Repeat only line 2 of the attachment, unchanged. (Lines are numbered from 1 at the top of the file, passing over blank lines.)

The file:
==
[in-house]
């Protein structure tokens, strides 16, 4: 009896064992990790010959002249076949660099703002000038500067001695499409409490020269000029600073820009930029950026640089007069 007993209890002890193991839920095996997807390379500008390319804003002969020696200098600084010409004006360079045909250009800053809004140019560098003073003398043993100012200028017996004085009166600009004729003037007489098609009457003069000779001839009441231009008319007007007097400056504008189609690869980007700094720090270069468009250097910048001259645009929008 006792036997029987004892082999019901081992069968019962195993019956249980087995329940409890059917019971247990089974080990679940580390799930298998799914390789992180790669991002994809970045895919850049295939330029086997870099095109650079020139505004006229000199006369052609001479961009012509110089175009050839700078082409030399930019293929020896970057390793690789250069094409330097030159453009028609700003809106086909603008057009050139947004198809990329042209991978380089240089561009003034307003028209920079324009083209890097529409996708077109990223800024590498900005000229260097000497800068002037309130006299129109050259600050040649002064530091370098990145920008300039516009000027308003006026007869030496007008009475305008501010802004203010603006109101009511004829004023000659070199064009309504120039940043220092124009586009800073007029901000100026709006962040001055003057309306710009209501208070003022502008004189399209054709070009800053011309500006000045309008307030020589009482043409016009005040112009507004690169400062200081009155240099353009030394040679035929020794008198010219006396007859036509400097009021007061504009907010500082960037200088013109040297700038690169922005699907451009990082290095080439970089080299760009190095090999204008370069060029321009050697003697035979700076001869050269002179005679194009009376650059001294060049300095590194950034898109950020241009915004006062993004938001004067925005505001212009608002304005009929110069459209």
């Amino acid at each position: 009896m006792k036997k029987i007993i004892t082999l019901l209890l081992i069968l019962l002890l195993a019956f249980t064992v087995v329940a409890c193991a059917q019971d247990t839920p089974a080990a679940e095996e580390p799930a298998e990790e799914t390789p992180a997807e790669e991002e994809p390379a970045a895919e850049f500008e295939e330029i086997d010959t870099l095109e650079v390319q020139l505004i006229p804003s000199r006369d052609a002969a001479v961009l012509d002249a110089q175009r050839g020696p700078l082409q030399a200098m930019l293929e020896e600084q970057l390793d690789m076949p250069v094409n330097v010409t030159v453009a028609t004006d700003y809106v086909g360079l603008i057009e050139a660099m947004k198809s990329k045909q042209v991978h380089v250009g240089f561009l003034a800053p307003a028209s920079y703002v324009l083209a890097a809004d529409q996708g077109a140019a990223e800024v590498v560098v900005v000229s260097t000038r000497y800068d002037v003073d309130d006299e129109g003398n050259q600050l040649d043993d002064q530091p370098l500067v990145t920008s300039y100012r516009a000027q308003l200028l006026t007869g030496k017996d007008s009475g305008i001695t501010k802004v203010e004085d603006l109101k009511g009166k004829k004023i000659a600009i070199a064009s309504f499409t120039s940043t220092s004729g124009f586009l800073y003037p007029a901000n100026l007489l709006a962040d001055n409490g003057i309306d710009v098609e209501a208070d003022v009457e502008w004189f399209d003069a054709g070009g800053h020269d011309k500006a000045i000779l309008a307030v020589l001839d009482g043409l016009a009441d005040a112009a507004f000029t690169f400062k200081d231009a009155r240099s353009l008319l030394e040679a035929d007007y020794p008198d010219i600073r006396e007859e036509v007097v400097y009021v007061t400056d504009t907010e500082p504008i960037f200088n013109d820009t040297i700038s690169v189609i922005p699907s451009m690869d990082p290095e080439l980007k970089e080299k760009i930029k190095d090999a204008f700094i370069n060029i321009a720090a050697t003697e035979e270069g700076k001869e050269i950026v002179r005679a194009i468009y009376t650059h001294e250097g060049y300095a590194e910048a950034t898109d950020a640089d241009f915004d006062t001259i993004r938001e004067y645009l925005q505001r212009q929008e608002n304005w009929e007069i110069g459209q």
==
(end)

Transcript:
């Protein structure tokens, strides 16, 4: 009896064992990790010959002249076949660099703002000038500067001695499409409490020269000029600073820009930029950026640089007069 007993209890002890193991839920095996997807390379500008390319804003002969020696200098600084010409004006360079045909250009800053809004140019560098003073003398043993100012200028017996004085009166600009004729003037007489098609009457003069000779001839009441231009008319007007007097400056504008189609690869980007700094720090270069468009250097910048001259645009929008 006792036997029987004892082999019901081992069968019962195993019956249980087995329940409890059917019971247990089974080990679940580390799930298998799914390789992180790669991002994809970045895919850049295939330029086997870099095109650079020139505004006229000199006369052609001479961009012509110089175009050839700078082409030399930019293929020896970057390793690789250069094409330097030159453009028609700003809106086909603008057009050139947004198809990329042209991978380089240089561009003034307003028209920079324009083209890097529409996708077109990223800024590498900005000229260097000497800068002037309130006299129109050259600050040649002064530091370098990145920008300039516009000027308003006026007869030496007008009475305008501010802004203010603006109101009511004829004023000659070199064009309504120039940043220092124009586009800073007029901000100026709006962040001055003057309306710009209501208070003022502008004189399209054709070009800053011309500006000045309008307030020589009482043409016009005040112009507004690169400062200081009155240099353009030394040679035929020794008198010219006396007859036509400097009021007061504009907010500082960037200088013109040297700038690169922005699907451009990082290095080439970089080299760009190095090999204008370069060029321009050697003697035979700076001869050269002179005679194009009376650059001294060049300095590194950034898109950020241009915004006062993004938001004067925005505001212009608002304005009929110069459209």